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|Title:||A critical appraisal on the utility of long-term video-EEG monitoring in older adults|
|Authors:||Baheti, Neeraj N.|
|Citation:||EPILEPSY RESEARCH. 97; 40910; 12-19|
|Abstract:||Background: World-over, the majority of patients undergoing video-EEG monitoring (VEM) are in their second or third decades. Although elderly represent the fastest growing segment of population with epilepsy, only few of them undergo VEM. We critically evaluated the utility of VEM in the diagnosis and long-term management of older adults with paroxysmal behavioral events.Methods: 148 consecutive patients aged 45 and above, who underwent long-term (>= 8h) inpatient VEM from 1996 to 2009 formed the study cohort. Utilizing a structured proforma, we gathered their demographic, clinical, electrophysiological and long-term outcome data. VEM was considered as "useful" when it changed the diagnosis and/or management; it was "corroborative" when it helped the treating physician to confirm the diagnosis and "not useful" when it neither helped to improve the diagnosis nor the management.Results: The mean age was 51.3 (SD 6.4) years; mean duration of VEM was 69.3h. Out of 117 patients with a diagnosis of epileptic seizures referred for presurgical evaluation or classification, VEM was "useful" or "corroborative" in 111 patients (94.8%; p = 0.0001). It was also "useful" or "corroborative" in 29 out of 31 patients (93.5%) referred with a suspicion of associated or pure psychogenic non-epileptic seizures (p = 0.0001). None developed any complications during monitoring. At a mean follow-up of 37.7 months there was significant reduction in AED usage in patients with epilepsy (p = 0.0001) and epilepsy with associated PNES (p = 0.001). At a mean follow-up of 34.2 months, all patients with pure PNES were event-free and medication-free at last follow-up (p = 0.002). Twenty-three patients (19.6%) underwent surgery, all except one remaining seizure-free at a mean follow-up of 39.2 months.Conclusions: VEM is a safe and cost-effective investigation strategy in older-adults. It aided in improving the diagnosis, offered better treatment including surgery and helped in excluding non-epileptic paroxysmal events in majority. (C) 2011 Elsevier B.V. All rights reserved.|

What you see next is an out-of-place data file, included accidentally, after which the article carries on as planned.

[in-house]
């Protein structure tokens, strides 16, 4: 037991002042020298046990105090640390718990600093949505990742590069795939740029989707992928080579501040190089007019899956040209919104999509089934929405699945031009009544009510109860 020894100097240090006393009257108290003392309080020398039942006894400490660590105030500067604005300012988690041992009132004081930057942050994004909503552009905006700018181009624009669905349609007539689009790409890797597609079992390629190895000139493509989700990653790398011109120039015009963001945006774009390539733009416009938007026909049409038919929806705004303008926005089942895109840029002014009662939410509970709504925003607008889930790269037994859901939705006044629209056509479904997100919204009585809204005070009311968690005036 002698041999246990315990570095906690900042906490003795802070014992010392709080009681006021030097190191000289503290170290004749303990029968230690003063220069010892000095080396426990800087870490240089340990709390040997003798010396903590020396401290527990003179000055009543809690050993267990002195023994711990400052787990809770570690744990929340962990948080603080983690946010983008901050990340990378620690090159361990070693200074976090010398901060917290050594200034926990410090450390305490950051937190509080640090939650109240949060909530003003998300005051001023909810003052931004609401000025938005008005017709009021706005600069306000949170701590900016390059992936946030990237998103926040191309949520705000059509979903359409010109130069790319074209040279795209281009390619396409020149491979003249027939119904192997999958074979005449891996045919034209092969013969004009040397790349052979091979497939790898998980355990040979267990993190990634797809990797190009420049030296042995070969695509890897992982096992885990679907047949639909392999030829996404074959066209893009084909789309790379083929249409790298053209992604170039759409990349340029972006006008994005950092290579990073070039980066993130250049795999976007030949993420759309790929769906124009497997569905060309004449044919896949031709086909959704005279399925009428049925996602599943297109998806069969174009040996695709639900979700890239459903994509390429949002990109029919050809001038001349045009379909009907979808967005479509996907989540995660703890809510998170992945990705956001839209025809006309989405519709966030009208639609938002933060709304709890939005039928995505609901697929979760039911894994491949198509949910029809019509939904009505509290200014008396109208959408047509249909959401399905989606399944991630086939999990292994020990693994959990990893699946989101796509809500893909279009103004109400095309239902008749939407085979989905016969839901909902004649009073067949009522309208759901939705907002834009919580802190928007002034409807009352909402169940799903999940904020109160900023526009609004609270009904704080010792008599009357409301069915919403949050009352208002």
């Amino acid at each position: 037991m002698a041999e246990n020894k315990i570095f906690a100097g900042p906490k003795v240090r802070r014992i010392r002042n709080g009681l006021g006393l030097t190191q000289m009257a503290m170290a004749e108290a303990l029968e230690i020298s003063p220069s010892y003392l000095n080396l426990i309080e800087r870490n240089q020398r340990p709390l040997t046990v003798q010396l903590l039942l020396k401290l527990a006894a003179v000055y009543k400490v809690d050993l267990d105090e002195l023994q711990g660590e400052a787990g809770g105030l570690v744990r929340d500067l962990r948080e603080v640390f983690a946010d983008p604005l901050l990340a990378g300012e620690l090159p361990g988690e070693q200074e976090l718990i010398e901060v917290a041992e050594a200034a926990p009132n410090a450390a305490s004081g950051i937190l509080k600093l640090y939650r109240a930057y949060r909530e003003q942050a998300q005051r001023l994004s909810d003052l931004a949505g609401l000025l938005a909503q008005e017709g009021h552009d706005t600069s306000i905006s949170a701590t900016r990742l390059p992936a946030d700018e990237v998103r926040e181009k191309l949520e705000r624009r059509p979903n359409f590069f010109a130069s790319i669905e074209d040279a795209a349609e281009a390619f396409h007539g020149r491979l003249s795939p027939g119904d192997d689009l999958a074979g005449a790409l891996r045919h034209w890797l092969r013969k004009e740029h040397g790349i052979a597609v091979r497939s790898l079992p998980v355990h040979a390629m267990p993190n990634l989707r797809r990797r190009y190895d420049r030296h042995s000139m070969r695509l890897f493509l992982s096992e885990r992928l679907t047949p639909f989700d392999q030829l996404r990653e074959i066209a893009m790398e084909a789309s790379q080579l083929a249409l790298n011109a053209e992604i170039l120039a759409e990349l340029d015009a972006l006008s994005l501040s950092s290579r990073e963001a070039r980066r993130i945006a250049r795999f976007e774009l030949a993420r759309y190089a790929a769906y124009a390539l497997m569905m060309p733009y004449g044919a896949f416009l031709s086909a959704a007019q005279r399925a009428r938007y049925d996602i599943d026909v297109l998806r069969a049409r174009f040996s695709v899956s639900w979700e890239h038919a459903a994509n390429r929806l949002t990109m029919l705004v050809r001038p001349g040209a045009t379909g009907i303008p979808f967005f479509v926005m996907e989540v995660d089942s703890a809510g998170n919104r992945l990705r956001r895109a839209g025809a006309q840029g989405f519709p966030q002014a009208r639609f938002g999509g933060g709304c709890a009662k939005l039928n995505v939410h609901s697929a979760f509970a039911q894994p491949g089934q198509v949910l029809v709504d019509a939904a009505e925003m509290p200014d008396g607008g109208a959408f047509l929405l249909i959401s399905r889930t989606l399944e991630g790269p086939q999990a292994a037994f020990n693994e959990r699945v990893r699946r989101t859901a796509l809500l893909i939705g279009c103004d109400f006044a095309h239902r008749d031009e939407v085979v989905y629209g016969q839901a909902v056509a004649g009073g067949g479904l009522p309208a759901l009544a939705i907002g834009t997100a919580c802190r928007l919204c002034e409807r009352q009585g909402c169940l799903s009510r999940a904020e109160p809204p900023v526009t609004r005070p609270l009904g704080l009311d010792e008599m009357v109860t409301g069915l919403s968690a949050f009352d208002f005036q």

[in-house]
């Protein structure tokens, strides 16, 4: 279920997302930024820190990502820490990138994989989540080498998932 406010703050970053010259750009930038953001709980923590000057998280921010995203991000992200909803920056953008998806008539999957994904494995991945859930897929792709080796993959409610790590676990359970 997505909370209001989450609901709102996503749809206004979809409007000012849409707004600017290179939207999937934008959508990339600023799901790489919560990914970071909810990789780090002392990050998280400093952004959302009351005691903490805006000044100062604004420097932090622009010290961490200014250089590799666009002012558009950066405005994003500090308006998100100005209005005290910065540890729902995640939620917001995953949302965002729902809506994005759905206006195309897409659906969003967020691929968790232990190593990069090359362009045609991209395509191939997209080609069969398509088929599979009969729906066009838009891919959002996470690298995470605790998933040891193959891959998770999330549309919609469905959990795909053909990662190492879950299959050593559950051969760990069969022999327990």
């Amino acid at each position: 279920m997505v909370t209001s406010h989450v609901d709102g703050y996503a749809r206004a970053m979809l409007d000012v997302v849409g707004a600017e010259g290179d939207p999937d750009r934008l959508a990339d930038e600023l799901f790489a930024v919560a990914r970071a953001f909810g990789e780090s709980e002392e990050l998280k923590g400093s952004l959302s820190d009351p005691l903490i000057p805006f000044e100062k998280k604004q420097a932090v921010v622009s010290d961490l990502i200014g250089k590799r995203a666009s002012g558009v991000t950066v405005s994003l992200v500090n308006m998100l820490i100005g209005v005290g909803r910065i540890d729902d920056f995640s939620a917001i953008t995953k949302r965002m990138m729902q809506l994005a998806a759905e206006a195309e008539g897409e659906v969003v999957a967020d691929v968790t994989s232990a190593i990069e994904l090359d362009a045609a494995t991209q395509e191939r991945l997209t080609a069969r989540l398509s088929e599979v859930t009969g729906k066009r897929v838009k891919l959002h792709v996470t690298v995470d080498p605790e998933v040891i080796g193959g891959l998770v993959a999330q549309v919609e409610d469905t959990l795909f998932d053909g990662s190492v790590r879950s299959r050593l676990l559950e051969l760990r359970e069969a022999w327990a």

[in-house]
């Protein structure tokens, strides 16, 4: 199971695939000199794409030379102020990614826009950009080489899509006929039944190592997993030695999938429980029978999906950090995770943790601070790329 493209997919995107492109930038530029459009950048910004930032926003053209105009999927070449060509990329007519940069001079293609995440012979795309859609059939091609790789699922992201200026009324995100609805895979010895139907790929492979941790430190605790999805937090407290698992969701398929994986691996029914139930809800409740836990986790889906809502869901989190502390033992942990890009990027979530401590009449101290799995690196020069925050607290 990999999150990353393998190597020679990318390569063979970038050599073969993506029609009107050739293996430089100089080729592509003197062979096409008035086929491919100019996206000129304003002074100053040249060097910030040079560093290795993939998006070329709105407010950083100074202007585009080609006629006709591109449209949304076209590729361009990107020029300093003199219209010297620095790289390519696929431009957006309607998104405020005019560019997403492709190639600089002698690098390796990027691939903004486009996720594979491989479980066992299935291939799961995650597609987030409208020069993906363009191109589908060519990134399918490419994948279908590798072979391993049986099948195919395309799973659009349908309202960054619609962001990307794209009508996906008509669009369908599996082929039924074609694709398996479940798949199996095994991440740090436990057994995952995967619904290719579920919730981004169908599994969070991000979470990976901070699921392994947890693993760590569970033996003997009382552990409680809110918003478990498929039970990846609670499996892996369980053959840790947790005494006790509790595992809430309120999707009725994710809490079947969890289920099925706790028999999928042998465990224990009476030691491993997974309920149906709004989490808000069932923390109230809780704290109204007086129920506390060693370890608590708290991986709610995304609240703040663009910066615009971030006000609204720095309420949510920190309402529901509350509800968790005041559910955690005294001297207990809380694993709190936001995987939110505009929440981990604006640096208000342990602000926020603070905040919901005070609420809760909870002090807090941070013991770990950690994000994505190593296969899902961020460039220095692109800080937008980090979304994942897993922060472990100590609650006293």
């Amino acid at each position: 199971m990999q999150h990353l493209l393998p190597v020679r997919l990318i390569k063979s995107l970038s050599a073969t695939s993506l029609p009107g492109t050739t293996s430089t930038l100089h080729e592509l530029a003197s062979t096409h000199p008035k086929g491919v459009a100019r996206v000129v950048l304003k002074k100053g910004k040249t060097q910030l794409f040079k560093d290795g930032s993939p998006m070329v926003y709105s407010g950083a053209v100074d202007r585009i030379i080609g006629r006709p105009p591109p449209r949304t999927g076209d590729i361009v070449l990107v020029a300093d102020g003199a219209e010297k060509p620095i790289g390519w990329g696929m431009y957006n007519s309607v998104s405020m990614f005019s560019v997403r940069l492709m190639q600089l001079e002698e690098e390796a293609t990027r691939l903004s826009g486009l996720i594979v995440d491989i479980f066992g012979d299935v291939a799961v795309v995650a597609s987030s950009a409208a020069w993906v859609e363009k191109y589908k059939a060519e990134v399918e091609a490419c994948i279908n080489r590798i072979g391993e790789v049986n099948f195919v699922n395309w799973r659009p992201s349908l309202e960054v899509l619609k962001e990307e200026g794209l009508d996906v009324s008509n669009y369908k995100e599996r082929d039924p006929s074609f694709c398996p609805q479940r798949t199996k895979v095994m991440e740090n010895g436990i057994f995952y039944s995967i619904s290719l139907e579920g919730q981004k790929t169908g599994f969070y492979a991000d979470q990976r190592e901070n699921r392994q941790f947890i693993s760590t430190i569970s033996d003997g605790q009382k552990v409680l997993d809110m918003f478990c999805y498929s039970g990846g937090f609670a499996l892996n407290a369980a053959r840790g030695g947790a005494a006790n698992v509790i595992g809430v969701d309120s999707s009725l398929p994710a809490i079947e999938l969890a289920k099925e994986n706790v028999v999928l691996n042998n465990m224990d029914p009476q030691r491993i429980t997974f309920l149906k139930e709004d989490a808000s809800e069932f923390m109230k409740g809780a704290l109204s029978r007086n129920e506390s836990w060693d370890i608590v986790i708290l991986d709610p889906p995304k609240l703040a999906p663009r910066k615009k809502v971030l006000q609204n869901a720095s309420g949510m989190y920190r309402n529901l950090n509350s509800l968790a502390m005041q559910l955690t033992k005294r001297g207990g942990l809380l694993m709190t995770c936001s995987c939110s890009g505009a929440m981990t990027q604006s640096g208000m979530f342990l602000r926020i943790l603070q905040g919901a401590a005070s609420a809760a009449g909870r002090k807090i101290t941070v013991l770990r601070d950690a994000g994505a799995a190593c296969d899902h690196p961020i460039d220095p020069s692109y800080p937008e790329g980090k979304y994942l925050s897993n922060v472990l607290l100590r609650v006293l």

|Appears in Collections:||Journal Articles|
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